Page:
Protecting the rights of brain injury victims in nursing homes

Categories: Brain Injury

A moderate to severe brain injury often causes permanent brain damage or the onset of dementia. Many brain injury victims require the specialized, 24-7 care provided in a nursing or memory care home. Unfortunately, many of these people are unable to advocate for themselves, and so are susceptible to those who would prey on the most vulnerable members of society.

The Brain Injury Association of America (BIAA) partners with community advocates across the country to raise awareness of brain injury nursing home patients’ rights and the signs of abuse or neglect that families should look for when visiting their loved ones.

Common brain injuries of nursing home residents

Memory care facilities are long-term care homes focused exclusively on meeting the needs of people with cognitive decline. Many brain injury patients live in one of these communities or nursing homes.

Common brain injuries that may require this level of care include:

  • Traumatic brain injury
  • Anoxic or hypoxic brain injury
  • Dementia or Alzheimer’s Disease
  • Cognitive decline associated with another condition, like Parkinson’s Disease

The impact of brain injuries on residents’ physical, cognitive, and emotional well-being

The personality changes and permanently changed abilities that come along with a moderate to severe brain injury often cause frustration for the brain injury victim. Many people may regress in physical capabilities, too, in addition to their cognitive decline.

Memory care programs focus on enhancing the quality of life for residents and slowing cognitive decline, such as:

  • On-site physical, speech, and occupational therapies
  • Pet therapy
  • Aromatherapy
  • Art and music programs

One of the most common symptoms of cognitive decline is a lack of impulse control and irritability. Caregivers and nursing home staff should be trained to soothe these behaviors while preserving their patients’ health and dignity. Brain injury nursing home abuse often occurs in response to a patient’s outburst. Reviewing the certifications and training of your loved one’s caregivers can help prevent a situation where an abusive caregiver lashes out.

If you suspect your loved one is being abused, contact a San Luis Obispo elder abuse attorney

Legal rights of brain injury victims in nursing homes

People with a brain injury are protected under the Americans With Disabilities Act (ADA), which guarantees equal access to federal and state programs, medical care, and reasonable accommodations that allow someone to visit a public place or place of business.

In addition, brain injury victims may also receive protections under the Fair Housing Act (FHA), which permits reasonable modifications to accommodate their disability and prevents housing discrimination.

More specific rights for brain injury victims are addressed under the 1996 Traumatic Brain Injury Act (TBI Act). The Act includes grant programs administered by the Administration for Community Living (ACL), which provide funding for brain injury patient care and to provide broader access to services intended to treat TBIs.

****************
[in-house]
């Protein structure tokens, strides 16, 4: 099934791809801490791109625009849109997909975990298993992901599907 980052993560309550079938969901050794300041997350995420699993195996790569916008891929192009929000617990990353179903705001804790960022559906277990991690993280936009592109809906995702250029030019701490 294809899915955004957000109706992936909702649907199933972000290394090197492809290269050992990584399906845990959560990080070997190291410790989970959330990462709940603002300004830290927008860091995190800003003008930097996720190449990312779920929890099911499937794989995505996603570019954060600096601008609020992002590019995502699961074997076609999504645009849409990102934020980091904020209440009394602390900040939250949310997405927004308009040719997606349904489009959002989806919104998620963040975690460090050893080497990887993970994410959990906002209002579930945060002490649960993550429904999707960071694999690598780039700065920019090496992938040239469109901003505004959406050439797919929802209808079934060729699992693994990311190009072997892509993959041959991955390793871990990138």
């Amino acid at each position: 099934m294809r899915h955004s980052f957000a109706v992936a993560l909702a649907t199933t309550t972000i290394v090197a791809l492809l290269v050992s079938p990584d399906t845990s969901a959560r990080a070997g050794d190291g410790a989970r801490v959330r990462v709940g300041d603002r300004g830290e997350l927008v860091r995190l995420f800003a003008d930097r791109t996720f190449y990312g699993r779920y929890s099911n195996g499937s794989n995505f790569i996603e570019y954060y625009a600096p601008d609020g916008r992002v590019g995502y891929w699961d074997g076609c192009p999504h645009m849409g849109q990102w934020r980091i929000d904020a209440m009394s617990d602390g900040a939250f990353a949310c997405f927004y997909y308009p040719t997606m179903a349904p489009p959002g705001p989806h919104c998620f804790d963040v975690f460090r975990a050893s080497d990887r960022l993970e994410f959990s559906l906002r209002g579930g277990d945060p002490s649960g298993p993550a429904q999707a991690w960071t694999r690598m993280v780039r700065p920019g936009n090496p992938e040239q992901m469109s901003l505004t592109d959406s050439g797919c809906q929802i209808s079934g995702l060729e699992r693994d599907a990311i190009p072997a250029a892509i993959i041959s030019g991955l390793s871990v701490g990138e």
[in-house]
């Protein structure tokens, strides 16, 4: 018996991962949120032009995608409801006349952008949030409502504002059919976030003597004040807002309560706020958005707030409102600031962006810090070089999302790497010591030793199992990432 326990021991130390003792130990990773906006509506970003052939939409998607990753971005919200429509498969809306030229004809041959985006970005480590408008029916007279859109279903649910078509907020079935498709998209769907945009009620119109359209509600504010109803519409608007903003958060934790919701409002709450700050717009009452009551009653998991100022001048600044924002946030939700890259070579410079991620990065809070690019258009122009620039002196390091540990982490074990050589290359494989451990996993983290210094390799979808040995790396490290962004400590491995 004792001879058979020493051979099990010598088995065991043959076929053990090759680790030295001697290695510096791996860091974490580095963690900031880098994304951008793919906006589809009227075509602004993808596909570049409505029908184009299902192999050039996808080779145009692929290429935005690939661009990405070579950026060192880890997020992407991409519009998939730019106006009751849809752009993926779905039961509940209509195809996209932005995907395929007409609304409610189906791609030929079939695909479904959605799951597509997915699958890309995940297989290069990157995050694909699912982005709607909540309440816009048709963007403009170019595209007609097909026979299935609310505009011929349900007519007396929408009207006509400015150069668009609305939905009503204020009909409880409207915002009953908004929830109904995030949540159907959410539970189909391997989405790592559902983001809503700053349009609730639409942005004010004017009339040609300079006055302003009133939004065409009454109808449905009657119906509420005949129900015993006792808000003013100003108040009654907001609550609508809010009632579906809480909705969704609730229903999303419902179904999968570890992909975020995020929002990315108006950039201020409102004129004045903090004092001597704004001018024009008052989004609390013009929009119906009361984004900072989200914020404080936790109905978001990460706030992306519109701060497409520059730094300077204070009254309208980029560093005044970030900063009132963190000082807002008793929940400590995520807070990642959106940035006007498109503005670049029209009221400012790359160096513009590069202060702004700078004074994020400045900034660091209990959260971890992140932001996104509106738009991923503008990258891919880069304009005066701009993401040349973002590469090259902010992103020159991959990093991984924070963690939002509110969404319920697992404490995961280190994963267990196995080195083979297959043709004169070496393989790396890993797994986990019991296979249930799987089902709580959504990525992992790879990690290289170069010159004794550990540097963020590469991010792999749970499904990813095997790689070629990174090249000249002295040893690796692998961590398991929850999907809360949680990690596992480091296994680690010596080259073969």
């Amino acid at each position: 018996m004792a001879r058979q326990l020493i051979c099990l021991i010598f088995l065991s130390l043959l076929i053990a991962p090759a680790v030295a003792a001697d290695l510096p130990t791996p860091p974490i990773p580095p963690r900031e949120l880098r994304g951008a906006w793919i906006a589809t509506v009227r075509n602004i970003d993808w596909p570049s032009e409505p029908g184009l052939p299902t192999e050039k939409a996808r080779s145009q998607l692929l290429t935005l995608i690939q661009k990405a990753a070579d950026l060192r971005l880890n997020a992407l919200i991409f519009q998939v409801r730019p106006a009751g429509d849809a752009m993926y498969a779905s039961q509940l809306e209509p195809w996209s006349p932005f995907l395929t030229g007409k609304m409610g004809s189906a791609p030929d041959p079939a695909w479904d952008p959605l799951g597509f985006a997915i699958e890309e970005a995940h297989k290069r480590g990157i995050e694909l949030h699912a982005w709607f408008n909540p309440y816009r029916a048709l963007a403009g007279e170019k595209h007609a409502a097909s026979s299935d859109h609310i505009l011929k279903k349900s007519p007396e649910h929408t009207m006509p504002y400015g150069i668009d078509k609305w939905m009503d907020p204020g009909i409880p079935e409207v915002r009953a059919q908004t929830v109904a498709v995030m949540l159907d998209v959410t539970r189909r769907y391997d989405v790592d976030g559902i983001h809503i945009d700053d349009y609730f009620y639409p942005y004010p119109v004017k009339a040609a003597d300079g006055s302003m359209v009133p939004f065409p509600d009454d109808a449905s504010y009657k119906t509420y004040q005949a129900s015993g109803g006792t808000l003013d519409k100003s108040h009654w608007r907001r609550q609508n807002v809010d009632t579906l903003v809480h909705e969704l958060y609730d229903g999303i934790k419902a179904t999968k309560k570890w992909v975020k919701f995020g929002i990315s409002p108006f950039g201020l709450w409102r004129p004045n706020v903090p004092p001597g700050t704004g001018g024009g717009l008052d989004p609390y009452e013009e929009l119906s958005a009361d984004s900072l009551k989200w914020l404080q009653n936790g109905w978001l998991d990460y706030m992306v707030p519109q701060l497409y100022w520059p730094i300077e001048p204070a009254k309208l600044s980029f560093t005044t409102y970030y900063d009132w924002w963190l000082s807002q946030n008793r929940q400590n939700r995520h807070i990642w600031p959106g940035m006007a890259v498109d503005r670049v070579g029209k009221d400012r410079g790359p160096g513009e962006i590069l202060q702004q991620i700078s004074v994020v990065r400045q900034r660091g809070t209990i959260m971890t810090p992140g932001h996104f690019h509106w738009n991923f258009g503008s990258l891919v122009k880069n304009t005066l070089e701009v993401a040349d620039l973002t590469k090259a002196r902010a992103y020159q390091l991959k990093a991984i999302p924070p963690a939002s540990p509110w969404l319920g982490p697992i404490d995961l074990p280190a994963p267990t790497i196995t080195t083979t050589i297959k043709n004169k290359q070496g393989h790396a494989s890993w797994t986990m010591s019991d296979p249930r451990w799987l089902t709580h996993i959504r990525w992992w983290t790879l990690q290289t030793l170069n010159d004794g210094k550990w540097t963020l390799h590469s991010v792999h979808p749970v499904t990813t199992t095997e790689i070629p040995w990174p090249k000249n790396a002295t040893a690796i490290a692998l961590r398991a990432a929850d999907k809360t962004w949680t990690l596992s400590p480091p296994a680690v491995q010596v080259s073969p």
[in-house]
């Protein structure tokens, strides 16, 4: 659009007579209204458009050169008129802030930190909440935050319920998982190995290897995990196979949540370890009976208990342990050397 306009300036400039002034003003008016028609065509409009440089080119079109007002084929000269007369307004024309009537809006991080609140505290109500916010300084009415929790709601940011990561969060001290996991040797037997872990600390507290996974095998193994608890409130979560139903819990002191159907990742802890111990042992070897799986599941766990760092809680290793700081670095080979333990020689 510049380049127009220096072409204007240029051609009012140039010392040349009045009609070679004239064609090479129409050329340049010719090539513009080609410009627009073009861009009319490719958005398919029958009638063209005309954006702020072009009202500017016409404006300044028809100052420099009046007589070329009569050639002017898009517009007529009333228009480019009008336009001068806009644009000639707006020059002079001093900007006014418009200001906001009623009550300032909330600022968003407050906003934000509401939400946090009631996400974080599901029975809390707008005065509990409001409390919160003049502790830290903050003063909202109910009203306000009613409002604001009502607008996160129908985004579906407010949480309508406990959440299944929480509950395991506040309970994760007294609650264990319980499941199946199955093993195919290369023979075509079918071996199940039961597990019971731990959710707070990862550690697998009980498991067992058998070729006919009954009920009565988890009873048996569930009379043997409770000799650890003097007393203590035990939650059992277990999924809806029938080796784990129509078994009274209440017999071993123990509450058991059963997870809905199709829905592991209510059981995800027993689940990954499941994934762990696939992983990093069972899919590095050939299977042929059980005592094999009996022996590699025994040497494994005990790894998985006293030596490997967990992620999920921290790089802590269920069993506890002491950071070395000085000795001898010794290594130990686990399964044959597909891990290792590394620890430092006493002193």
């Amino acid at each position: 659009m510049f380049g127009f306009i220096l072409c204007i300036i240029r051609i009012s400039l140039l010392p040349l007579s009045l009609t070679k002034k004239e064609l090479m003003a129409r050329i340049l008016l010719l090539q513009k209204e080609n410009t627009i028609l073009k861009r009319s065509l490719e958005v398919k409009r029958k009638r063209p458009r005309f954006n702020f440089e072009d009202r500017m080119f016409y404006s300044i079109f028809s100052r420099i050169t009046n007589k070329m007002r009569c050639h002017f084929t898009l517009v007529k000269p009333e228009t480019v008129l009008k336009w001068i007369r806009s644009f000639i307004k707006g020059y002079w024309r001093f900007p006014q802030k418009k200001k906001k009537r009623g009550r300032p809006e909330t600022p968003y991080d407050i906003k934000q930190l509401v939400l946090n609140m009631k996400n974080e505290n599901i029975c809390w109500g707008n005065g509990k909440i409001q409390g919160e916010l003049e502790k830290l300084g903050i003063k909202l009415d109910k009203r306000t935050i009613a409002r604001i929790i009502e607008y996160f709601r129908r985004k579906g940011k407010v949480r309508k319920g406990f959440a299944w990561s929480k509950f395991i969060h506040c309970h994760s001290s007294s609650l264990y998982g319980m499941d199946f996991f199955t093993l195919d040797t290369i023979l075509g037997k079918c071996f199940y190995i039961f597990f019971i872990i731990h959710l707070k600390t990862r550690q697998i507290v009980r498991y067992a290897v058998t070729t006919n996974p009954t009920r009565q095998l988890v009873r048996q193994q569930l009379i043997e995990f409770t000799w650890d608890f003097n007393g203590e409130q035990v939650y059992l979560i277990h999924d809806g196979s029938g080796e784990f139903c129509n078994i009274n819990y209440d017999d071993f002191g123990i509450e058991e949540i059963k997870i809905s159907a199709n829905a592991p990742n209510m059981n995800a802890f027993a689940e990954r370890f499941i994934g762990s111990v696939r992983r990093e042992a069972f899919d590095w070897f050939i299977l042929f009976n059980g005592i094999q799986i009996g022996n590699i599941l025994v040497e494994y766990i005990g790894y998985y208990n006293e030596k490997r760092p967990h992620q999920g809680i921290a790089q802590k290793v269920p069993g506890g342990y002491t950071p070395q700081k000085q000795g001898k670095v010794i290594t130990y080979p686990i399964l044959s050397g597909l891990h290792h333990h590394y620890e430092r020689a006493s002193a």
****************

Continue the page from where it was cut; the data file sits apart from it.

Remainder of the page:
So what does this mean for your loved one with a brain injury? First, the TBI Act has provisions to help them receive valuable rehabilitation and quality-of-life services. Second, the TBI Act provides resources for you to learn how to advocate for a loved one in a nursing home, including learning signs of abuse or neglect and how to report it. 

Taking action: advocating for brain injury victims

Advocacy for brain injury victims can start at the local level, by petitioning city and state officials to support more programs for disability services to treat brain injuries. Understanding the protections of the ADA and how it benefits brain injury victims can help your family become more knowledgeable advocates for your loved one.

Each state has a long-term care ombudsman office tasked with advocating for the rights and needs of people in long-term care facilities like nursing homes and memory facilities. If you suspect brain injury nursing home abuse, you can report it to the California Long-Term Care Ombudsman Office. Investigators look into complaints and will take action against abuse.

Resources and support for brain injury victims and their families

Feeling grief and loss after your loved one suffered a serious brain injury is common. Many families find solace in support groups. Your loved one’s brain injury treatment team may be able to refer you to an in-person group close by.

The TBI Bridge offers virtual support groups at different times. Families can also find resources, support networks, and more information about brain injury advocacy on the St. Jude Brain Injury Network’s website. The program also offers online videos and articles about brain injury research, treatment, and developments that may be available to your loved one.

Lastly, Ernst Law Group also has an array of resources for brain injury victims and their families. 

Are you worried about your loved one?

We can help. The legal team at Ernst Law Group can investigate a possible case of nursing home abuse in California and give you legal recourse to seek justice on behalf of your loved one. Contact us today at (805) 541-0300 for a free consultation.

We’re happy to serve injured parties in the following areas: